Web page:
VINE WANNABE TikTok and its parent company ByteDance have agreed to cough up $1.1m (£835,000) to settle a lawsuit related to its "reckless" collection of children's data.
The proposed class-action, filed just last week, alleged that TikTok violated privacy laws by collecting data on underage users "in a reckless and unlawful manner" back when it was known as Musical.ly.
Under the US Children's Online Privacy Protection Act (COPPA), social media companies are explicitly barred from storing data of children under the age of 13 without express parental consent.
However, Musical.ly requested that anyone under the age of 13 creating an account handed over personal information including name, phone number, email address, photo, and bio that information would be publicly available for other users to see.
The complaint also alleges that the app collected the location data of its users, including minors, between December 2015 and October 2016.
"[Musical.ly] surreptitiously tracked, collected, and disclosed the personally identifiable information and/or viewing data … of minor children, and then sold that data to third-party advertisers so they could, in turn, market their products and services," the complaint alleged.
In a statement, TikTok - which was last week dubbed a "potential threat" by the FBI - confirmed it had reached a settlement: "TikTok is firmly committed to safeguarding the data of its users, especially our younger users.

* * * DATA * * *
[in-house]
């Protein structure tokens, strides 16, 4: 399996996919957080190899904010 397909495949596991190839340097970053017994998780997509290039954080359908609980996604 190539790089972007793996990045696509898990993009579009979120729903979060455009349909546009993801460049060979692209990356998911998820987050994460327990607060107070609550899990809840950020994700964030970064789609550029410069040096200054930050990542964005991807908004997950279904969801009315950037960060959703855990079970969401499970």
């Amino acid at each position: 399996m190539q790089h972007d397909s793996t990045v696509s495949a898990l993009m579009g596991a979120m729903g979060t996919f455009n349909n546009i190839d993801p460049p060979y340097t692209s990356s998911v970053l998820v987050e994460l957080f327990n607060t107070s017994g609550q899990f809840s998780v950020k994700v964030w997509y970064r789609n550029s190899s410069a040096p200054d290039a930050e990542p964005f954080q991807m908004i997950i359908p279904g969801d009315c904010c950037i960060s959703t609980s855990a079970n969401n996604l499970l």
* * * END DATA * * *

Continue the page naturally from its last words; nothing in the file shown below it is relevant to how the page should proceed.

"Although we disagree with much of what is alleged in the complaint, we have been working with the parties involved and are pleased to have come to a resolution of the issues."
This isn't the first time TikTok has been forced to pay for privacy violations. Earlier this year, the FTC reached a $5.7m (£4.3m) settlement with TikTok over COPPA violations.
At the time, FTC Chairman Joe Simons said that the company "knew many children were using the app but they still failed to seek parental consent before collecting names, email addresses, and other personal information from users under the age of 13." μ
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